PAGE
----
Selenium forms hydrogen selenide, H2Se, a colorless flammable gas when reacted with hydrogen.

Reaction with oxygen

Selenium burns in air displaying a blue flame and forms solid selenium dioxide.

\[Se_{8(s)} + 8O_{2(g)} \rightarrow 8SeO_{2(s)}\]

Selenium is also known to form selenium trioxide, SeO3.

Reaction with halides

Selenium reacts with fluorine, F2, and burns to form the selenium hexafluoride.

\[Se_{8(s)} + 24F_{2(g)} \rightarrow 8SeF_{6(l)}\]

Selenium also reacts with chlorine and bromine to form diselenium dichloride, \(Se_2Cl_2\) and diselenium dibromide, \(Se_2Br_2\).

\[Se_8 + 4Cl_2 \rightarrow 4Se_2Cl_{2(l)}\]

\[Se_8 + 4Br_2 \rightarrow 4Se_2Br_{2(l)}\]

Selenium also forms \(SeF_4\), \(SeCl_2\) and \(SeCl_4\),

Selenides

Selenium reacts with metals to form selenides. Example: Aluminum selenide

\[3 Se_8 + 16 Al \rightarrow 8 Al_2Se_3\]

Selenites

Selenium reacts to form salts called selenites, e.g., silver selenite (Ag2SeO3) and sodium selenite (Na2SeO3)

Problems

  1. Describe selenium’s property of photoconductivity.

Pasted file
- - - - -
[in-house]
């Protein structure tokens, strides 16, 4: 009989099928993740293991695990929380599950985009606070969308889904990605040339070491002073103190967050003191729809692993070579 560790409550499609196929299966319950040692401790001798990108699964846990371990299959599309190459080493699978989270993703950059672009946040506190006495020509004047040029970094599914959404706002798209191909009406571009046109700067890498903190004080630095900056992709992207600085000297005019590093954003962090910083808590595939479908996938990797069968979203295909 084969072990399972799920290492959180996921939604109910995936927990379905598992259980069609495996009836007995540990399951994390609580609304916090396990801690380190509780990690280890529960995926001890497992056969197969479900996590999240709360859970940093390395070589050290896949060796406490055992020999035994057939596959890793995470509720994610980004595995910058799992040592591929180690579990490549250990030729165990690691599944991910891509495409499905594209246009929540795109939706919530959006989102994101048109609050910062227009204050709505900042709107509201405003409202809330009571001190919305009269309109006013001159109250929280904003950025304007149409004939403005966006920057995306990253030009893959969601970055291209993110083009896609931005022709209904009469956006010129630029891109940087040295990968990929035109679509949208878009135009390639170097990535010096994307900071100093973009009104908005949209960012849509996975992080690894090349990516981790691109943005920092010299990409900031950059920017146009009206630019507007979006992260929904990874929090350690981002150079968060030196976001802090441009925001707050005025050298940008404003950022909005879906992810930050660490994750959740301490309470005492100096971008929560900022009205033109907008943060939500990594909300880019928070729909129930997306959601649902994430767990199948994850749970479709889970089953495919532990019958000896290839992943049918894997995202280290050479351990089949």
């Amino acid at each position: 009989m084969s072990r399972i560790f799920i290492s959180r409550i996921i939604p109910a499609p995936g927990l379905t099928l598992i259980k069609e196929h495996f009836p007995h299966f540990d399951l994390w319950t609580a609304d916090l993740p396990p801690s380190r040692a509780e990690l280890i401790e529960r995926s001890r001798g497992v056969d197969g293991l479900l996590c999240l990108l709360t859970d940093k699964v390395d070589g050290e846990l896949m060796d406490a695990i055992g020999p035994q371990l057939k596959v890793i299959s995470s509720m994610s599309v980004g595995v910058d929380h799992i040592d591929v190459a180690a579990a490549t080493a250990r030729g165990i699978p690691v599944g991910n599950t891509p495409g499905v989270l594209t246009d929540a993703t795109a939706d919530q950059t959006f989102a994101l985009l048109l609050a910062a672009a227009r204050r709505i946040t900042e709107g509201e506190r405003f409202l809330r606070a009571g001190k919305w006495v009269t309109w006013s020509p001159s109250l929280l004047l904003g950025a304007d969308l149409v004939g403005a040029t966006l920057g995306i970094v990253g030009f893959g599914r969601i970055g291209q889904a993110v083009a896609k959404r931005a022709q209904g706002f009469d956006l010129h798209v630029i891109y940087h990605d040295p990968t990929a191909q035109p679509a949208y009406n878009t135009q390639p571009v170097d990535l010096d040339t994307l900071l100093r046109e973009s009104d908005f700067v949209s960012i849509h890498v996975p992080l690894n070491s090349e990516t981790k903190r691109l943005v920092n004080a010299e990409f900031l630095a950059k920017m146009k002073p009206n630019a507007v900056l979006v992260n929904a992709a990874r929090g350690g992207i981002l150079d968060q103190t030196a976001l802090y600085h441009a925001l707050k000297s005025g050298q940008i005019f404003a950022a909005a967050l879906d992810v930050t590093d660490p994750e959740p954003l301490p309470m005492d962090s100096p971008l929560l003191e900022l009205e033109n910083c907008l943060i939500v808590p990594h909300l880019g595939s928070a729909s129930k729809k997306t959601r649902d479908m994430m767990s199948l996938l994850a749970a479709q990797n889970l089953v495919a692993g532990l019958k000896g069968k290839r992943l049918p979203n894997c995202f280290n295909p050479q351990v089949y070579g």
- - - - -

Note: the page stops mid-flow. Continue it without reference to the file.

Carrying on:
2. Does selenium react with hydrogen? If so what compound is produced?
  3. Describe selenium’s purpose as a trace element.
  4. What are some common uses for selenium?
  5. Does selenium react with oxygen?

Solutions

  1. Selenium’s ability to change light energy into electrical energy increases as light intensity increases
  2. Yes, selenium reacts with hydrogen and forms hydrogen selenide H2Se
  3. Selenium is important in the health of plants and animals, but is only safe in small amounts.  Too much selenium can be toxic and cause serious health problems.
  4. Selenium is used in the glass-making industry and also in electronics.  It is used in photo cells, solar cells, photocopiers, laser printers and also photographic toners.
  5. Selenium burns in air and forms selenium dioxide. It is also able to form selenium trioxide.

Reference

  1. Minaev, V. S., S. P. Timoshenkov, and V. V. Kalugin. "Structural and Phase Transformations in Condensed Selenium."  Journal of Optoelectronics and Advanced Materials, volume 7, number 4, 2005, pp. 1717–1741.
  2. Mary Elvira Weeks and Henry M. Leicester. Discovery of the Elements, 7th edition. Easton, PA: Journal of Chemical Education, 1968.
  3. Petrucci, Ralph H. General Chemistry. 9th ed. Upper Saddle River: Prentice Hall, 2007

Contributors

  • David Jin (UCD)